This office is the first in the Church, both for dignity and usefulness. The person who fills it hath in Scripture different titles expressive of his various duties. As he has the oversight of the flock of Christ, he is termed Bishop. As he feeds them with spiritual food, he is termed Pastor. As he serves Christ in His Church, he is termed Minister. As it is his duty to be grave and prudent, and an example of the flock, and to govern well in the house and kingdom of Christ, he is termed Presbyter or Elder. As he is the messenger of God, he is termed Angel of the Church. As he is sent to declare the will of God to sinners, and to beseech them to be reconciled to God through Christ, he is termed Ambassador. As he bears the glad tidings of salvation to the ignorant and perishing, he is termed Evangelist. As he is commissioned and sent forth by the Church on his errand of love and mercy, he is termed Apostle or Missionary. As he stands in the great Congregation to proclaim the gospel, he is termed Preacher. As he expounds the Word, and by sound doctrine both exhorts and convinces the gainsayer, he is termed Doctor or Teacher. And as he dispenses the manifold grace of God, and the ordinances instituted by Christ, he is termed Steward of the mysteries of God. These titles do not indicate different grades of office, but all describe one and the same officer.

PCUS 1867 draft, IV-2-3
This office is the first in the church, both for dignity and usefulness. The person who fills it hath in Scripture different titles expressive of his various duties. As he has the oversight of the flock of Christ, he is termed bishop. As he feeds them with spiritual food, he is termed pastor. As he serves Christ in his church, he is termed minister. As it is his duty to be grave and prudent, and an example of the flock, and to govern well in the house and kingdom of Christ, he is termed presbyter or elder. As he is the messenger of God, he is termed the angel of the church. As he is sent to declare the will of God to sinners, and to beseech them to be reconciled to God through Christ, he is termed ambassador. As he bears the glad tidings of salvation to the ignorant and perishing, he is termed evangelist. As he is commissioned and sent forth by the church on his errand of love and mercy, he is termed apostle or missionary. As he stands in the great congregation to proclaim the gospel, he is termed preacher. As he expounds the word, and by sound doctrine both exhorts and convinces the gainsayer, he is termed doctor or teacher. And as he dispenses the manifold grace of God, and the ordinances instituted
by Christ, he is termed steward of the mysteries of God. These titles do not indicate different grades of office, but all describe one and the same officer.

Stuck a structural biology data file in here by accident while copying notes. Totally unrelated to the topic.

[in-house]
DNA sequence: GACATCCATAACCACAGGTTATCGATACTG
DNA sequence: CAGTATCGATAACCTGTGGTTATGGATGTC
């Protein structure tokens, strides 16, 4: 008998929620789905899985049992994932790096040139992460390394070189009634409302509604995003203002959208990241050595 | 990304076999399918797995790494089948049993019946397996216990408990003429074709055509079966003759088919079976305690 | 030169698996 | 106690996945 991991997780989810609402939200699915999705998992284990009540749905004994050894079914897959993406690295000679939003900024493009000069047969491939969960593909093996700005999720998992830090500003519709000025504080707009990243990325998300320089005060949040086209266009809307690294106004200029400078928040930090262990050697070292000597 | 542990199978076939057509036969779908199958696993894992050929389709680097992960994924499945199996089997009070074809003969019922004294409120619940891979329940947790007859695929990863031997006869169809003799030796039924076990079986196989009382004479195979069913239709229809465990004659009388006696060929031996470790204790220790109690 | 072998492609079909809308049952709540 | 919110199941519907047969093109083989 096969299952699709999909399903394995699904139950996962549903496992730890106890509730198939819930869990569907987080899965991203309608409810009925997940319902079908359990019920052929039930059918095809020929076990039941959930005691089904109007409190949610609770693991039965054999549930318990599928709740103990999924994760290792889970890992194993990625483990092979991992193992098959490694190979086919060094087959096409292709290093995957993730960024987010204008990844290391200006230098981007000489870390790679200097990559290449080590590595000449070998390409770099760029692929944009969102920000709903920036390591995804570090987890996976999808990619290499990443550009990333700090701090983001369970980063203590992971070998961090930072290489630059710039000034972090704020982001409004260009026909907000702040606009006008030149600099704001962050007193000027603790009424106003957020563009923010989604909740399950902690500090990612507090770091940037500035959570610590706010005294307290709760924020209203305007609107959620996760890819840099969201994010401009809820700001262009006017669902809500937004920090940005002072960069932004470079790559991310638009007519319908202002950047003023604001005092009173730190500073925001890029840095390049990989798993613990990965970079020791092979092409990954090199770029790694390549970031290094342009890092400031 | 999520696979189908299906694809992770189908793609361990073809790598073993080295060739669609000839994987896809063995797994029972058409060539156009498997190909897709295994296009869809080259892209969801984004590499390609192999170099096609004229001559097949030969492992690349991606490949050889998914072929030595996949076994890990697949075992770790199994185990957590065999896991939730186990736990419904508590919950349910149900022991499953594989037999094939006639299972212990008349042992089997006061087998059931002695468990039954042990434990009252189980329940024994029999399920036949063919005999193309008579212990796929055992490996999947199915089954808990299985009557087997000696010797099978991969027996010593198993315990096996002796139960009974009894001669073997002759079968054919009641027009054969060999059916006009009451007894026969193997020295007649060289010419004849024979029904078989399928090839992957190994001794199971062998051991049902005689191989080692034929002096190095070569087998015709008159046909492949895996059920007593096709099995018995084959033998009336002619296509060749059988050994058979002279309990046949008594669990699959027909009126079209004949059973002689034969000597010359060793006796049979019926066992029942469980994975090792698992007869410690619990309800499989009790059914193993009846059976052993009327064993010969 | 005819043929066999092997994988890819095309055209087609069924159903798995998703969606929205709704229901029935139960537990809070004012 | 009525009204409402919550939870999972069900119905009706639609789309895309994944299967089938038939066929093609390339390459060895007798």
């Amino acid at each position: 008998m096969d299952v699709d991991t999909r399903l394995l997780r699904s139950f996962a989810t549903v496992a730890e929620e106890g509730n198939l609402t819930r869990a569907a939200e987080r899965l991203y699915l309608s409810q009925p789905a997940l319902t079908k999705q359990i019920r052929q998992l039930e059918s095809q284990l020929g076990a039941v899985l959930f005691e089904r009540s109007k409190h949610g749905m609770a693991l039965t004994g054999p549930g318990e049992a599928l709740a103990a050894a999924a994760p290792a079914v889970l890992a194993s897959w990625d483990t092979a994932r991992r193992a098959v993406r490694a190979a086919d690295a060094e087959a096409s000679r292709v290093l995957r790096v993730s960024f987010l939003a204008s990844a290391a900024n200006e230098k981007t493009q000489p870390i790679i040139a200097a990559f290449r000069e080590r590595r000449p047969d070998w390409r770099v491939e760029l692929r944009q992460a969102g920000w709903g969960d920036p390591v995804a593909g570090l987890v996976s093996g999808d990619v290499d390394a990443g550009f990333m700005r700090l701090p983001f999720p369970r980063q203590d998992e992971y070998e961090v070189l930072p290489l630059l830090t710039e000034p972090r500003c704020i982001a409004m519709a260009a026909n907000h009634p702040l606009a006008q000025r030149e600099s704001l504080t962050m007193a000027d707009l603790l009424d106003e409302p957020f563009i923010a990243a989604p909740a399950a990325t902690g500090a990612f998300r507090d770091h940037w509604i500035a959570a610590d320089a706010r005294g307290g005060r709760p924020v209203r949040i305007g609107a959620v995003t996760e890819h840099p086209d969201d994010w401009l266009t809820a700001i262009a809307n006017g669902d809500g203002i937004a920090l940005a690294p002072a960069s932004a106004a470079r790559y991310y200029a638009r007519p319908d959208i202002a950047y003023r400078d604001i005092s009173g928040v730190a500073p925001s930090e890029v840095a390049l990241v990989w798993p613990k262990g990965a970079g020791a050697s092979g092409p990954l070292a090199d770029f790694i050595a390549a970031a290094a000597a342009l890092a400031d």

PCUSA 1789, Chapter 3
The pastoral office is the first, in the church, both for dignity and usefulness. The person who fills this office, hath, in the Scripture, obtained different names expressive of his various duties. As he has the oversight of the flock of Christ, he is termed bishop. As he feeds them with spiritual food, he is termed pastor. As he serves Christ in his church, he is termed minister. As it is his duty to be grave and prudent, and an example of the flock, and to govern well in the house and kingdom of Christ, he is termed presbyter or elder. As he is the messenger of God, he is termed the angel of the church. As he is sent to declare the will of God to sinners, and to beseech them to be reconciled to God through Christ, he is termed ambassador. And, as he dispenses the manifold grace of God, and the ordinances instituted by Christ, he is termed steward of the mysteries of God.

Pardovan's Collections[Church of Scotland], 1707, rpt 1771, I-1-§2
Pastors, bishops, and ministers are they who are appointed to particular congregations : in respect whereof, sometimes they are called pastors, because they feed their congregations; sometimes bishops, because they watch over their flocks; sometimes ministers, because of their service; sometimes also presbyters or seniors, for the gravity of manners which they ought and are supposed to have. See Polity of the Kirk, cap. 4. By the act of Assembly, December 17, 18, 1638, art. 19. seeing the office of diocesan or lordly bishop is removed and abjured by this kirk, it is thought fit that all titles of dignity, favouring more of Popery than of Christian liberty, as chapters, with their elections and consecrations, abbots, priors, deans, archdeacons, preaching deacons, chanters, sub-chanters, and others, having the like title, be no more used hereafter, under pain of church-censure.